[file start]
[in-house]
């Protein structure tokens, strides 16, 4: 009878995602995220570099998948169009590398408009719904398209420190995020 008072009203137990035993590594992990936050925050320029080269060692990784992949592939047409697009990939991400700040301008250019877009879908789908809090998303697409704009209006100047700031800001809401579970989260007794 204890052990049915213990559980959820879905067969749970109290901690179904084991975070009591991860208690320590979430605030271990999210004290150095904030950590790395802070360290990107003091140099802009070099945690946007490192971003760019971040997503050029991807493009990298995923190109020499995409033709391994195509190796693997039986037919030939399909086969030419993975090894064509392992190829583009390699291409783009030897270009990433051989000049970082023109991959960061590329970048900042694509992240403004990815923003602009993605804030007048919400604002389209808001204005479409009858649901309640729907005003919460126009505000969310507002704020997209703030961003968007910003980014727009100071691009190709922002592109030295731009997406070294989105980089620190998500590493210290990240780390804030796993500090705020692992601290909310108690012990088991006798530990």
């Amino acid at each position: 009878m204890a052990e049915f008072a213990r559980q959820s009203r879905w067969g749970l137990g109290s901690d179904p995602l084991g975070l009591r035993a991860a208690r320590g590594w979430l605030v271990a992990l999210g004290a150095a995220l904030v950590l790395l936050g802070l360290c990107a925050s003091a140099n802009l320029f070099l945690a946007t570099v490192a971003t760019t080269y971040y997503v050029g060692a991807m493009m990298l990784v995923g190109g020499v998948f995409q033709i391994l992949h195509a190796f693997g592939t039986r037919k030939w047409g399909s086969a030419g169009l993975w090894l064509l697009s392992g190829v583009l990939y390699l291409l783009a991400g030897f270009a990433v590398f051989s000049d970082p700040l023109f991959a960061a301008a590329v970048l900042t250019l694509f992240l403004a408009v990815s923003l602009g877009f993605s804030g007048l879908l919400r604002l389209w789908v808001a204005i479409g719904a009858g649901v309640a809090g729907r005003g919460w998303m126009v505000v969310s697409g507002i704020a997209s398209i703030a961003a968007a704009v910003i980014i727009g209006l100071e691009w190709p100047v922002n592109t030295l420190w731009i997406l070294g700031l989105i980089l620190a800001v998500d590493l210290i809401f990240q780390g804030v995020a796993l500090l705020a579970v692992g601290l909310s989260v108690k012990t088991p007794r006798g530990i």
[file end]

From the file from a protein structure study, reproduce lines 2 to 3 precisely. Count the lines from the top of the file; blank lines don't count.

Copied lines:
């Protein structure tokens, strides 16, 4: 009878995602995220570099998948169009590398408009719904398209420190995020 008072009203137990035993590594992990936050925050320029080269060692990784992949592939047409697009990939991400700040301008250019877009879908789908809090998303697409704009209006100047700031800001809401579970989260007794 204890052990049915213990559980959820879905067969749970109290901690179904084991975070009591991860208690320590979430605030271990999210004290150095904030950590790395802070360290990107003091140099802009070099945690946007490192971003760019971040997503050029991807493009990298995923190109020499995409033709391994195509190796693997039986037919030939399909086969030419993975090894064509392992190829583009390699291409783009030897270009990433051989000049970082023109991959960061590329970048900042694509992240403004990815923003602009993605804030007048919400604002389209808001204005479409009858649901309640729907005003919460126009505000969310507002704020997209703030961003968007910003980014727009100071691009190709922002592109030295731009997406070294989105980089620190998500590493210290990240780390804030796993500090705020692992601290909310108690012990088991006798530990």
């Amino acid at each position: 009878m204890a052990e049915f008072a213990r559980q959820s009203r879905w067969g749970l137990g109290s901690d179904p995602l084991g975070l009591r035993a991860a208690r320590g590594w979430l605030v271990a992990l999210g004290a150095a995220l904030v950590l790395l936050g802070l360290c990107a925050s003091a140099n802009l320029f070099l945690a946007t570099v490192a971003t760019t080269y971040y997503v050029g060692a991807m493009m990298l990784v995923g190109g020499v998948f995409q033709i391994l992949h195509a190796f693997g592939t039986r037919k030939w047409g399909s086969a030419g169009l993975w090894l064509l697009s392992g190829v583009l990939y390699l291409l783009a991400g030897f270009a990433v590398f051989s000049d970082p700040l023109f991959a960061a301008a590329v970048l900042t250019l694509f992240l403004a408009v990815s923003l602009g877009f993605s804030g007048l879908l919400r604002l389209w789908v808001a204005i479409g719904a009858g649901v309640a809090g729907r005003g919460w998303m126009v505000v969310s697409g507002i704020a997209s398209i703030a961003a968007a704009v910003i980014i727009g209006l100071e691009w190709p100047v922002n592109t030295l420190w731009i997406l070294g700031l989105i980089l620190a800001v998500d590493l210290i809401f990240q780390g804030v995020a796993l500090l705020a579970v692992g601290l909310s989260v108690k012990t088991p007794r006798g530990i």